Branched-chain amino acids impact health and lifespan indirectly via amino acid balance and appetite control/a>

Immature Cells Can Become Stem Cells

A recent study at the University of Copenhagen has revealed findings that could make it easier to manipulate stem cells for stem cell therapies. These new findings challenge the traditional knowledge of the development of stem cells.

What the findings show is that the destiny of intestinal cells is determined by the cell’s surroundings rather than being predetermined. All developing gut cells have the ability to become stem cells. The research team has discovered that the development of these immature intestinal cells have the same probability for developing into stem cells in the fully developed organ.

The results show that it is really just a matter of being in the right place at the right time. Signals from the cell’s surroundings will determine their fate. Once the signals that are necessary for the immature cell to develop into a stem cell are identified, it will be much easier to manipulate cells in the desired direction.

During life the bodies organs are maintained by stem cells which also repair damage to tissues. As a better understanding of the factors that help determine whether an immature cell develops into a stem cell unfolds, medical professionals will have information that will assist in the development of more stem cells for transplantation and therapy.

The recent study has enabled scientists to gain greater insights into the mechanisms through which cells in the intestines develop into stem cells. So far the scientists say that cells in the gastrointestinal tract have these particular characteristics. However, they do believe this might be a general phenomenon in organ development.

The team discovered their findings through a method for monitoring the development of individual intestinal cells. Through introducing luminescent proteins in these cells using advanced microscopy, they were able to monitor the development of these individual cells.

Following the initial tests, the cells which the team previously believed to be stem cells were only able to explain just a fraction of the growth of the intestines. They concluded along with a collaboration with mathematical statistics experts of the University of Cambridge, that the surprising hypothesis was that all intestinal stem cells have the identical chance of becoming stem cells. Additional tests proved the hypothesis.

The next step for the team is to precisely determine which signals are required for immature cells to develop into the kind of stem cells needed. Through using stem cell therapy and transplantation, it is possible to supplement a person’s own stem cells with healthy new stem cells which can assist in repairing and replacing damaged tissue.

To view the original scientific study click below.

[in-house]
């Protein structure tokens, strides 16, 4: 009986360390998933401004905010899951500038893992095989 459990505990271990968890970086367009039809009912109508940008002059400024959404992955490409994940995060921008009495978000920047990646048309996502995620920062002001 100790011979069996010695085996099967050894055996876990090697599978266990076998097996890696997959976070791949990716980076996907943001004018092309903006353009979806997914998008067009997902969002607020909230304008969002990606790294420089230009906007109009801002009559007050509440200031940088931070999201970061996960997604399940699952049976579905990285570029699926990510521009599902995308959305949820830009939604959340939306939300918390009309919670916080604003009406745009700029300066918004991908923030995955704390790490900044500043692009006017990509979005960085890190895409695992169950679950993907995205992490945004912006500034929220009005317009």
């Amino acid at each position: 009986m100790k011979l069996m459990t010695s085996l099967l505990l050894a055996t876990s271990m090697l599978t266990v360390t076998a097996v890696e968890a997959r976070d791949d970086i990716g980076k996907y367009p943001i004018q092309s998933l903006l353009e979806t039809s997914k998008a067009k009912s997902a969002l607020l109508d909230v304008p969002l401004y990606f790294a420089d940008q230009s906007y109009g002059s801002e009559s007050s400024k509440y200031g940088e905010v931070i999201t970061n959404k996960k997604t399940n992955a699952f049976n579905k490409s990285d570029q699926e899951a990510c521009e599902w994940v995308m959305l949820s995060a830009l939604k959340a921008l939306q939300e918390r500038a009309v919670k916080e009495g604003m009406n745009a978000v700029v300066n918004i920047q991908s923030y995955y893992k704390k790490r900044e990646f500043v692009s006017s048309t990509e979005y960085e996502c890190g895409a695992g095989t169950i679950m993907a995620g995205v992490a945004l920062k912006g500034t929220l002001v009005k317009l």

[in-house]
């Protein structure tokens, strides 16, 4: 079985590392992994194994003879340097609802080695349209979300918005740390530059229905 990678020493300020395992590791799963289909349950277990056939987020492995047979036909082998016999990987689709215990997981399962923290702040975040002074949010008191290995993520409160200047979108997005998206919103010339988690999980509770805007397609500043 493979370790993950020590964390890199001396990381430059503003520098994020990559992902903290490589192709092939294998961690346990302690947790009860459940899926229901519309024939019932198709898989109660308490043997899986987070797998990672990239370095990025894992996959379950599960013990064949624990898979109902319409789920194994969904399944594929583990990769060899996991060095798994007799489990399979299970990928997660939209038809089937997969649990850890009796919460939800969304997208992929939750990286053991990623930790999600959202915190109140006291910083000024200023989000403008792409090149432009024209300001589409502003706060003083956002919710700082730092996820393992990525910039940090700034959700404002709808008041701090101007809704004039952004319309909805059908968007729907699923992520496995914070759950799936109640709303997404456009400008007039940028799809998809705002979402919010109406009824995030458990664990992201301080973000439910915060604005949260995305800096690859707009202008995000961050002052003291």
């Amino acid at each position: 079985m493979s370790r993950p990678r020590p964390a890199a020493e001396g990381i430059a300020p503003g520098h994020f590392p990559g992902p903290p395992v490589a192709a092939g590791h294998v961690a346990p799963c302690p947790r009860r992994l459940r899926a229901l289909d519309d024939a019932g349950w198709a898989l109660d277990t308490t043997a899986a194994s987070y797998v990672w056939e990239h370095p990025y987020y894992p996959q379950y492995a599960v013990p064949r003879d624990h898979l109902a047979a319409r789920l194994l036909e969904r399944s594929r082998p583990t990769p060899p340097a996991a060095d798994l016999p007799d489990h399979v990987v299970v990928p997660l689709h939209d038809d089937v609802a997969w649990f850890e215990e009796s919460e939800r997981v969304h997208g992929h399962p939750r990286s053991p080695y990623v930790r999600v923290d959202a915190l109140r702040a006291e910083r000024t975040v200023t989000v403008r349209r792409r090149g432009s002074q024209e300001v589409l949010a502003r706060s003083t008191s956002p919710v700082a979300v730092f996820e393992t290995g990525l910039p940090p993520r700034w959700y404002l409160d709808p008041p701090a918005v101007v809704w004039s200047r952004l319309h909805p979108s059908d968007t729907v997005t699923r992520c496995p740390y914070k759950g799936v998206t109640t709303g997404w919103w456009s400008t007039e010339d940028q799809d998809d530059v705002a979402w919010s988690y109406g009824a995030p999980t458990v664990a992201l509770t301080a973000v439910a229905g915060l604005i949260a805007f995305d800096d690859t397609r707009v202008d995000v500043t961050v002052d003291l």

Tracing the origin of adult intestinal stem cells

Aging and the Biological Circuits that Regulate Lipids


Scientists are beginning to understand the very extraordinary and complex biological pathway that connects fat to aging and overall health in humans. A team consisting of biologists from McMaster University are studying worms called C. elegans or nematodes. They have discovered the very delicate balance of too little fat or too much fat and the regulation of lipid production are crucial to healthy living.

Over the past several decades researchers have produced a large body of work that has led to the identification of regulatory networks and genes that affect health span and longevity. Many of the factors appears to be linked to lipids which are important molecules that participate in energy metabolism, cellular signaling and structural compartmentalization.

The role of lipids in aging has been previously poorly understood. New data FROM the recent study of the C. elegans organisms points to the role lipid composition plays in aging due to the fact that several pathways which influence aging also regulate lipid enzymes. Additionally, some of these enzymes may play key roles in pathways that affect the aging process.

The findings from the recent study have been published in PLOS One and indicate a fundamental process of lipid regulation that occurs in the WNT signaling pathway (a group of signal transduction pathways which start with proteins that pass signals into cells through cell surface receptors). This pathway is a heavily studied genetic thoroughfare that when mutated has been directly linked to a variety of cancers.

Nematodes are an ideal model of the human systems. They will reach maturity in less than 72 hours and live no more than three weeks total. This allows scientists to very quickly realize results of experimental manipulations.

The researchers are able to see an entire life history in a relatively short time. They can then ask questions in regards to how genes are functioning in this system and what changes occur as the nematodes are growing and maturing. Bhagwati Gupta who is a professor of biology at McMasters and part of the research team, has been studying nematodes for close to 15 years.